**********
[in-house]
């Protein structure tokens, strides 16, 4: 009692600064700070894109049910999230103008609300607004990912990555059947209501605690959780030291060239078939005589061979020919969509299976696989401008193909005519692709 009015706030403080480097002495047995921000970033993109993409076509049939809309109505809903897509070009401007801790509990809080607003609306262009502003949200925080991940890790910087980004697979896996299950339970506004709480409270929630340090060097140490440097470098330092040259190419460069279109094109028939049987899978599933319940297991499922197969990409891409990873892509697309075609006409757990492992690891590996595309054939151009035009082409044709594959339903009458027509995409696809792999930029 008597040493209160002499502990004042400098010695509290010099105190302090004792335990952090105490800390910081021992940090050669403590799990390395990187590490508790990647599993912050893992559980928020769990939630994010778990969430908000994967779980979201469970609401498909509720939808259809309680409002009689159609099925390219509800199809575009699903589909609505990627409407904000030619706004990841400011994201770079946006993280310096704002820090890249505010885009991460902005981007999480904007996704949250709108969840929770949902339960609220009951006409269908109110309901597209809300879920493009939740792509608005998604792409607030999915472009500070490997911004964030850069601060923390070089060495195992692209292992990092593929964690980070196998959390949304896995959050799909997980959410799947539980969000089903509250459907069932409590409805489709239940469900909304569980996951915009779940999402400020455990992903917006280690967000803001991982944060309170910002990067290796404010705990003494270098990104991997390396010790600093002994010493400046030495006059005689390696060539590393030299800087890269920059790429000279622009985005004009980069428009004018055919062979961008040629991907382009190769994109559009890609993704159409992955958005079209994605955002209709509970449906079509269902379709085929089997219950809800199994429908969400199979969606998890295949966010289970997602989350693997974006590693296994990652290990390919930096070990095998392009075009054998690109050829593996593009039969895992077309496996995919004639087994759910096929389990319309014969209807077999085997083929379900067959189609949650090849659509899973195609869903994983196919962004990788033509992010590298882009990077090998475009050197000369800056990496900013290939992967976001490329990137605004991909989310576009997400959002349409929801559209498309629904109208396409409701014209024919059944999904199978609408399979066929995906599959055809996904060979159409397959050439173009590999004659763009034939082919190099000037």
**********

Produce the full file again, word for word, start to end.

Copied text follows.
[in-house]
């Protein structure tokens, strides 16, 4: 009692600064700070894109049910999230103008609300607004990912990555059947209501605690959780030291060239078939005589061979020919969509299976696989401008193909005519692709 009015706030403080480097002495047995921000970033993109993409076509049939809309109505809903897509070009401007801790509990809080607003609306262009502003949200925080991940890790910087980004697979896996299950339970506004709480409270929630340090060097140490440097470098330092040259190419460069279109094109028939049987899978599933319940297991499922197969990409891409990873892509697309075609006409757990492992690891590996595309054939151009035009082409044709594959339903009458027509995409696809792999930029 008597040493209160002499502990004042400098010695509290010099105190302090004792335990952090105490800390910081021992940090050669403590799990390395990187590490508790990647599993912050893992559980928020769990939630994010778990969430908000994967779980979201469970609401498909509720939808259809309680409002009689159609099925390219509800199809575009699903589909609505990627409407904000030619706004990841400011994201770079946006993280310096704002820090890249505010885009991460902005981007999480904007996704949250709108969840929770949902339960609220009951006409269908109110309901597209809300879920493009939740792509608005998604792409607030999915472009500070490997911004964030850069601060923390070089060495195992692209292992990092593929964690980070196998959390949304896995959050799909997980959410799947539980969000089903509250459907069932409590409805489709239940469900909304569980996951915009779940999402400020455990992903917006280690967000803001991982944060309170910002990067290796404010705990003494270098990104991997390396010790600093002994010493400046030495006059005689390696060539590393030299800087890269920059790429000279622009985005004009980069428009004018055919062979961008040629991907382009190769994109559009890609993704159409992955958005079209994605955002209709509970449906079509269902379709085929089997219950809800199994429908969400199979969606998890295949966010289970997602989350693997974006590693296994990652290990390919930096070990095998392009075009054998690109050829593996593009039969895992077309496996995919004639087994759910096929389990319309014969209807077999085997083929379900067959189609949650090849659509899973195609869903994983196919962004990788033509992010590298882009990077090998475009050197000369800056990496900013290939992967976001490329990137605004991909989310576009997400959002349409929801559209498309629904109208396409409701014209024919059944999904199978609408399979066929995906599959055809996904060979159409397959050439173009590999004659763009034939082919190099000037």